Illustration: Aïda Amer/Axios

The European Central Bank (ECB) is expected to push forward with deeper negative interest rates next month and the Fed looks to be considering implementing them in the U.S. should the current economic slowdown accelerate.

The big picture: There's growing evidence that the experimental policy designed to increase spending, boost inflation and stimulate the economy has done more harm than good.

What they're saying: Recent research from the San Francisco Fed finds that after the Bank of Japan announced negative rates in 2016, "market expectations for inflation over the medium term fell immediately."

  • "The reaction stresses the uncertainty surrounding the effectiveness of negative policy rates as expansionary tools," especially when inflation is as stubbornly low as it is now, researchers Jens Christensen and Mark Spiegel write.

Research on Europe's experiment with negative yields has drawn similar conclusions.

  • A study from the University of Bath concludes that negative interest rates have weakened demand and decreased lending because the additional costs reduce banks’ profit margins.
  • “This is a good example of unintended consequences,” said Ru Xie, one of the study’s authors. “Negative interest rate policy has backfired, particularly in an environment where banks are already struggling with profitability.”

Even so, incoming ECB president Christine Lagarde insists the eurozone would be "worse off" without negative rates, and the Fed looks to be headed toward an embrace of negative rates as well.

  • Minutes from July's FOMC meeting mention “ELB" 15 times. (ELB is the effective lower bound, a reference to the lowest level interest rates can go.) That's up from 0 mentions in the June meeting’s minutes, notes Ed Yardeni, president and chief investment strategist of Yardeni Research.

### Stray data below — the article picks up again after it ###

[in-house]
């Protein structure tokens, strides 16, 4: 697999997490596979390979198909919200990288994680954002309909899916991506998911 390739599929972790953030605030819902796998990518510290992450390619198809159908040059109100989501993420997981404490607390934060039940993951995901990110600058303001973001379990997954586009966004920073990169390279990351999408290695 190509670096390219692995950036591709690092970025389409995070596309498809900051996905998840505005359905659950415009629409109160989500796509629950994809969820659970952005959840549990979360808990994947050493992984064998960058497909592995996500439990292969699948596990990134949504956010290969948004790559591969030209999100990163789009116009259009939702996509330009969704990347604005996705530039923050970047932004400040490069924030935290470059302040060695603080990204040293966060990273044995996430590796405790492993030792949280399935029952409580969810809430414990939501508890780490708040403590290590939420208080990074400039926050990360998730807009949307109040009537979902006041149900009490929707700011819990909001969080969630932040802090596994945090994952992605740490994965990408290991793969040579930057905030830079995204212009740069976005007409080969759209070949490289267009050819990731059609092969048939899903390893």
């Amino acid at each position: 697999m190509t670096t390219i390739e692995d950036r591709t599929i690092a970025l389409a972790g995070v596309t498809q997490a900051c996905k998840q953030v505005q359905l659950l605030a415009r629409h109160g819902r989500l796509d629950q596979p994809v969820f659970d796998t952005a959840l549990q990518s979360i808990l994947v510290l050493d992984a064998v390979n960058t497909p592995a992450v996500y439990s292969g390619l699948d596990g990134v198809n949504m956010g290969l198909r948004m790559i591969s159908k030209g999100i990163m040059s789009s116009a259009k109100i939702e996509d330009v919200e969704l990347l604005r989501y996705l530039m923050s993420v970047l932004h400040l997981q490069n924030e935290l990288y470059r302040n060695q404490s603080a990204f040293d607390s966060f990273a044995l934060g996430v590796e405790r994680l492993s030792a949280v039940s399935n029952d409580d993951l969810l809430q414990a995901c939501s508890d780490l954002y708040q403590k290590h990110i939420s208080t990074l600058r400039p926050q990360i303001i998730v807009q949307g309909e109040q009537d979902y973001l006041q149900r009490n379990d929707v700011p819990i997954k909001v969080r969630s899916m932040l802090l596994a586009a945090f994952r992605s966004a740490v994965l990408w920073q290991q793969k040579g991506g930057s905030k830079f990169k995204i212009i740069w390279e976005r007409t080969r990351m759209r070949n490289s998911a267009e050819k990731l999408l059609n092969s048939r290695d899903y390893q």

• "The presumption is that the federal funds rate can’t fall below zero," he says in a note to clients. "Yet the minutes hinted that Fed officials might be thinking that if they have to lower the federal funds rate to zero, it’s a slippery slope from there to considering going negative."

Watch this space: European bankers are increasingly worried about the harm negative rates are doing to the business of banking and are trying to pass the cost onto consumers.

  • If that happens, people may start stuffing cash in their mattresses, worries Jesper Berg, director general of the Financial Supervisory Authority in Denmark. That would likely put more pressure on banks and shrink the financial industry.
  • “If you continue to stay in this environment,” Berg told Bloomberg recently, "something needs to give."

Go deeper: Fed tweets show Trump doesn't understand central banking

Go deeper

Trump tightens screws on ByteDance to sell Tiktok

Illustration: Aïda Amer/Axios

President Trump added more pressure Friday night on China-based TikTok parent ByteDance to exit the U.S., ordering it to divest all assets related to the U.S. operation of TikTok within 90 days.

Between the lines: The order means ByteDance must be wholly disentangled from TikTok in the U.S. by November. Trump had previously ordered TikTok banned if ByteDance hadn't struck a deal within 45 days. The new order likely means ByteDance has just another 45 days after that to fully close the deal, one White House source told Axios.

Updated 4 hours ago - Politics & Policy

Coronavirus dashboard

Illustration: Aïda Amer/Axios

  1. Global: Total confirmed cases as of 9:30 p.m. ET: 21,056,850 — Total deaths: 762,293— Total recoveries: 13,100,902Map.
  2. U.S.: Total confirmed cases as of 9:30 p.m ET: 5,306,215 — Total deaths: 168,334 — Total recoveries: 1,796,309 — Total tests: 65,676,624Map.
  3. Health: CDC: Survivors of COVID-19 have up to three months of immunity Fauci believes normalcy will return by "the end of 2021" with vaccine — The pandemic's toll on mental health — FDA releases first-ever list of medical supplies in shortage.
  4. States: California passes 600,000 confirmed coronavirus cases.
  5. Cities: Coronavirus pandemic dims NYC's annual 9/11 Tribute in Light.
  6. Business: How small businesses got stiffed — Unemployment starts moving in the right direction.
  7. Politics: Biden signals fall strategy with new ads.

Harris: "Women are going to be a priority" in Biden administration

Sen. Kamala Harris at an event in Wilmington, Del. Photo: Drew Angerer/Getty Images

In her first sit-down interview since being named Joe Biden's running mate, Sen. Kamala Harris talked about what she'll do to fight for women if elected VP, and how the Democrats are thinking about voter turnout strategies ahead of November.

What they're saying: "In a Biden-Harris administration women are going to be a priority, understanding that women have many priorities and all of them must be acknowledged," Harris told The 19th*'s Errin Haines-Whack.